Public vs. Private Equity*


  • John J. Moon

    1. Founding partner and managing director of Metalmark Capital LLC, an independent private equity firm established by principals of Morgan Stanley Capital Partners. He holds a Ph.D. as well as an A.M. and A.B. from Harvard University. He is also an adjunct professor of finance at the Columbia Business School.
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    This article draws on the author's previous article on private equity published by Oil & Gas Investor.


Many corporate executives view private equity as a last resort, as expensive capital that should be tapped only by companies that don't have access to presumably cheaper public equity. The reality of private equity, however, is more complex, and potentially quite rewarding, for both shareholders and management. This paper surveys some of the academic work on the costs and benefits of public vs. private equity, contrasting the private equity investment process with its public counterpart and exploring how such a process may add value.

The importance of public equity, particularly for very large companies and growth companies with large capital requirements, is indisputable. But as investment bankers and other practitioners have noted, under certain circumstances the public markets effectively become “closed” to some public companies. Moreover, the cost of equity raised in public markets involves much more than the direct costs of underwriters, attorneys, and accountants. Some indication of the indirect costs is provided by the market's typically negative reaction to announcements of seasoned equity offerings. Although the negative reaction averages about 3%, in some cases stock prices drop by as much as 10%, thereby diluting the value of existing stockholders. Most academics attribute this reaction to the informational disadvantage of public stockholders.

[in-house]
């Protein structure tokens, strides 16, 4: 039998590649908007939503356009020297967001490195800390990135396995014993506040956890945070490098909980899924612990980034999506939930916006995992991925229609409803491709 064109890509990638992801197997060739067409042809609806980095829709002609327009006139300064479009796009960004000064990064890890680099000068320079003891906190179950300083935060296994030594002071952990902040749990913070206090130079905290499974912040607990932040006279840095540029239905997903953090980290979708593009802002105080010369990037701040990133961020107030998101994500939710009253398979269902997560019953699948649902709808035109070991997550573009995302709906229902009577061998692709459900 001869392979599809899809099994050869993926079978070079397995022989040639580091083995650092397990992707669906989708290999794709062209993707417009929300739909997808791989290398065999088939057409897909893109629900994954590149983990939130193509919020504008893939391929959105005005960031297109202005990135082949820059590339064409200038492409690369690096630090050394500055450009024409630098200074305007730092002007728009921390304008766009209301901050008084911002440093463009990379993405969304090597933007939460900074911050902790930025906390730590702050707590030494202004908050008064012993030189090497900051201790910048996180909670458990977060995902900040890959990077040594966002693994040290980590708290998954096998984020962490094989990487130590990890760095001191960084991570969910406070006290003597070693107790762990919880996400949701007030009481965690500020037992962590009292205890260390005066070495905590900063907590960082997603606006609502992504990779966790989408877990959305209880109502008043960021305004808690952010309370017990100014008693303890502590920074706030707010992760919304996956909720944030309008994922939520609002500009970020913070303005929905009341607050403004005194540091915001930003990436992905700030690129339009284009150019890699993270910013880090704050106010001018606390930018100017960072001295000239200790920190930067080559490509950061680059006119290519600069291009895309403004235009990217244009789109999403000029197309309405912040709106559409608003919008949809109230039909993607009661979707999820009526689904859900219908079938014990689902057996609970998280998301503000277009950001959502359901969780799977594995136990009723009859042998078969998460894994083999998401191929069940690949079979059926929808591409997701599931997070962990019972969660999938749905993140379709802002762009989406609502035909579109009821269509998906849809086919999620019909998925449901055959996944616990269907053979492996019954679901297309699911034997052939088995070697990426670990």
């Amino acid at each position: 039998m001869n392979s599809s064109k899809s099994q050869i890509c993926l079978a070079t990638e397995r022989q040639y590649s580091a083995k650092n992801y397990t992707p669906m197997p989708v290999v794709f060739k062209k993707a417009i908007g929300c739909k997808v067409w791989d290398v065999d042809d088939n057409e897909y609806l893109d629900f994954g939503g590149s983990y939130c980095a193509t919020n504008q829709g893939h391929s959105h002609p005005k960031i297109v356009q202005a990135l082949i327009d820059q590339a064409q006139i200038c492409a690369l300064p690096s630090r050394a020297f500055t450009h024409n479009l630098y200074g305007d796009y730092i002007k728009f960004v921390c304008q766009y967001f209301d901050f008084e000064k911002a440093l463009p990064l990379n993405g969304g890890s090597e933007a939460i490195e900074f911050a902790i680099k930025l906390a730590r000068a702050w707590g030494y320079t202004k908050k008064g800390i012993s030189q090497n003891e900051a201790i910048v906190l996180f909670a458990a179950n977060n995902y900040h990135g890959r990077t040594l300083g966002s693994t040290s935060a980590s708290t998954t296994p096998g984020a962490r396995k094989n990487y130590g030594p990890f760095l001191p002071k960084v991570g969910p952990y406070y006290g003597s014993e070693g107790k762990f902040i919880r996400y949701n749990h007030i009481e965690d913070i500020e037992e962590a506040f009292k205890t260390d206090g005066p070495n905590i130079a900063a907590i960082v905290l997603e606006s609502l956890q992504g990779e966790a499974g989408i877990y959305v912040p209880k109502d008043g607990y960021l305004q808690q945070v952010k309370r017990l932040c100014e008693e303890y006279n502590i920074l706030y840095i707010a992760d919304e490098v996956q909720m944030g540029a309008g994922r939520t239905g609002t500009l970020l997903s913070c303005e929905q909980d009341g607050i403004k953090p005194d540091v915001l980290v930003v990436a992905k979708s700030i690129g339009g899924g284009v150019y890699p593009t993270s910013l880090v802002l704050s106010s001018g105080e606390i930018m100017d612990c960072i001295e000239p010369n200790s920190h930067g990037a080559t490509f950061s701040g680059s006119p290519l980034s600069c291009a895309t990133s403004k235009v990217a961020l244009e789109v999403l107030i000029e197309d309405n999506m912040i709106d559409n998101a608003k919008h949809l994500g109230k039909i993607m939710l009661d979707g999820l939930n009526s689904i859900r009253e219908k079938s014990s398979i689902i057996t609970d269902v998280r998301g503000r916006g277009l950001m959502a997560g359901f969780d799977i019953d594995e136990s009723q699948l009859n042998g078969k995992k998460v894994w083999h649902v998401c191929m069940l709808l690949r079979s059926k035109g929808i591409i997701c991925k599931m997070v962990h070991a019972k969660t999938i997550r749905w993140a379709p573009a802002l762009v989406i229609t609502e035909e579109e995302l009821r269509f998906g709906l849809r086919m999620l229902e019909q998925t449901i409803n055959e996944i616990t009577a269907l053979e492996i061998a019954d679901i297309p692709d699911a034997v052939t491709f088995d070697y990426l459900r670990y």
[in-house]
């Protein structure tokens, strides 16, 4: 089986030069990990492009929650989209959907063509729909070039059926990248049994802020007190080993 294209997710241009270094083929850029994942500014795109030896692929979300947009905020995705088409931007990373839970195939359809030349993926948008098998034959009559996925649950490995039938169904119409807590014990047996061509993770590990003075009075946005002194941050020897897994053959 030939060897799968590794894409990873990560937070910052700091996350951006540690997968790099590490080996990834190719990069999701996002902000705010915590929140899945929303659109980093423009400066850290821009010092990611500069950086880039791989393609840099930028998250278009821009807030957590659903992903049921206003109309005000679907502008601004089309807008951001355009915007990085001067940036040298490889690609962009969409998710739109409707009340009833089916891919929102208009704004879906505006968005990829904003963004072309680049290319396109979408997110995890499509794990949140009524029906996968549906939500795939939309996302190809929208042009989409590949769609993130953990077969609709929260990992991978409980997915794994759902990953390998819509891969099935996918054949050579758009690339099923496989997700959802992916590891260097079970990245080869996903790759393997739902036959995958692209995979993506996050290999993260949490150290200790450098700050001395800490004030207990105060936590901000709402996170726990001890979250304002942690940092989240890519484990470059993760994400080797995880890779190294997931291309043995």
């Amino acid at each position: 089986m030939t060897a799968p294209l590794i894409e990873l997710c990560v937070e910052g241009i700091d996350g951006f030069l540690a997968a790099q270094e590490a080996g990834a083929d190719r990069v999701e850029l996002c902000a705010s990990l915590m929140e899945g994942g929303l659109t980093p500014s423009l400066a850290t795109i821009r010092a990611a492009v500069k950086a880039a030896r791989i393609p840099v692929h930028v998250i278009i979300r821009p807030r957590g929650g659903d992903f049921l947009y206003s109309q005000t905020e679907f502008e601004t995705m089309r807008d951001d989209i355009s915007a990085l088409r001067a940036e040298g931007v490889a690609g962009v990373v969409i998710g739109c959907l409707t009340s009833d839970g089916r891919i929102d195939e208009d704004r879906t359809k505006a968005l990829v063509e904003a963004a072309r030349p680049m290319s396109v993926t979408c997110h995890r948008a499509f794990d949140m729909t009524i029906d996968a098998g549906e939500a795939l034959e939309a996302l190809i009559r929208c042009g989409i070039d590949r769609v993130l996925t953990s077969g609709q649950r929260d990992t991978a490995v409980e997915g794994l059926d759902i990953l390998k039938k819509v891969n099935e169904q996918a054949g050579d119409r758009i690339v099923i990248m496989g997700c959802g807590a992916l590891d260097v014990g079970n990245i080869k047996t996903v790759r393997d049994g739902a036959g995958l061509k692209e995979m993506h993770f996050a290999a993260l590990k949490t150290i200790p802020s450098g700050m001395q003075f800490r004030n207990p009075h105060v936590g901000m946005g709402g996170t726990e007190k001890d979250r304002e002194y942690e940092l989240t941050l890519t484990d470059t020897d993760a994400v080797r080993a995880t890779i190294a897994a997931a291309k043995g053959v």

Private equity is designed in large part to overcome this information problem by replacing the monitoring performed by the typical public company board with the oversight of better informed and more highly motivated owners. A growing body of academic research suggests that private equity investors add value to the companies they invest in, and that the best investors are consistently effective in so doing.

What's more, even public companies that tap private equity seem to benefit. As the author found in his own research on PIPES (Private Investment in Public Equity Securities) transactions, even though such securities are issued to private equity investors at a discount to the prevailing market price, the average market response to the announcement of such transactions is a positive 10%. In short, the participation of private equity investors is perceived to create value, and some of this value is shared with the rest of the market.